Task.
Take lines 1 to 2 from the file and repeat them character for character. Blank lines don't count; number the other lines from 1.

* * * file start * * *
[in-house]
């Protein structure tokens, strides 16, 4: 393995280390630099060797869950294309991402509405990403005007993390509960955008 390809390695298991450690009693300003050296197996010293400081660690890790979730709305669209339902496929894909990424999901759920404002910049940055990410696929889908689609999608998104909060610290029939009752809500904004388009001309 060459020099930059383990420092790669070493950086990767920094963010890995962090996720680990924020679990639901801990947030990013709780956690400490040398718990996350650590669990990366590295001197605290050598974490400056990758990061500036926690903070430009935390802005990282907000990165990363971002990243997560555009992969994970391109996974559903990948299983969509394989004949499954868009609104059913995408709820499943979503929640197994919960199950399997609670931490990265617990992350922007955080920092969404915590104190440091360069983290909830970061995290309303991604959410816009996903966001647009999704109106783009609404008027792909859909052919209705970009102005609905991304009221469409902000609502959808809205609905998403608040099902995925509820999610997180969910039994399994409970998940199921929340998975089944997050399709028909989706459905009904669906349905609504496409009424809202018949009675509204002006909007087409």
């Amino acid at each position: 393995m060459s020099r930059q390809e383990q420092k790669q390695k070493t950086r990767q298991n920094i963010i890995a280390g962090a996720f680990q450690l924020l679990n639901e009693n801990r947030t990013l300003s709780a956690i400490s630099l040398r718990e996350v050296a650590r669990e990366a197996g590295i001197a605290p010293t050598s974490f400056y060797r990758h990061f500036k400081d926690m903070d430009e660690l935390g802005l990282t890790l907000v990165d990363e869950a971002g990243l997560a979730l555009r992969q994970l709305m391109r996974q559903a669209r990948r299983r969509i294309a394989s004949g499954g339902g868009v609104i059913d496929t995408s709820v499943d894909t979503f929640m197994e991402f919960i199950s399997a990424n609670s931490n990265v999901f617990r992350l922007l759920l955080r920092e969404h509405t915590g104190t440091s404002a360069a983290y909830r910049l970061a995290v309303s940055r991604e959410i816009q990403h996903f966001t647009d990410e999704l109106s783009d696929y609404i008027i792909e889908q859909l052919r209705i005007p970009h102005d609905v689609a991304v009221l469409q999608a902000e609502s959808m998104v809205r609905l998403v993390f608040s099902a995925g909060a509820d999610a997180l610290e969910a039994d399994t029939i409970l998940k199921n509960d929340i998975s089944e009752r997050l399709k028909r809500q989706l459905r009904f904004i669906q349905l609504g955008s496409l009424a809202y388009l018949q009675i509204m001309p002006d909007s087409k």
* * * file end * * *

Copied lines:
[in-house]
């Protein structure tokens, strides 16, 4: 393995280390630099060797869950294309991402509405990403005007993390509960955008 390809390695298991450690009693300003050296197996010293400081660690890790979730709305669209339902496929894909990424999901759920404002910049940055990410696929889908689609999608998104909060610290029939009752809500904004388009001309 060459020099930059383990420092790669070493950086990767920094963010890995962090996720680990924020679990639901801990947030990013709780956690400490040398718990996350650590669990990366590295001197605290050598974490400056990758990061500036926690903070430009935390802005990282907000990165990363971002990243997560555009992969994970391109996974559903990948299983969509394989004949499954868009609104059913995408709820499943979503929640197994919960199950399997609670931490990265617990992350922007955080920092969404915590104190440091360069983290909830970061995290309303991604959410816009996903966001647009999704109106783009609404008027792909859909052919209705970009102005609905991304009221469409902000609502959808809205609905998403608040099902995925509820999610997180969910039994399994409970998940199921929340998975089944997050399709028909989706459905009904669906349905609504496409009424809202018949009675509204002006909007087409």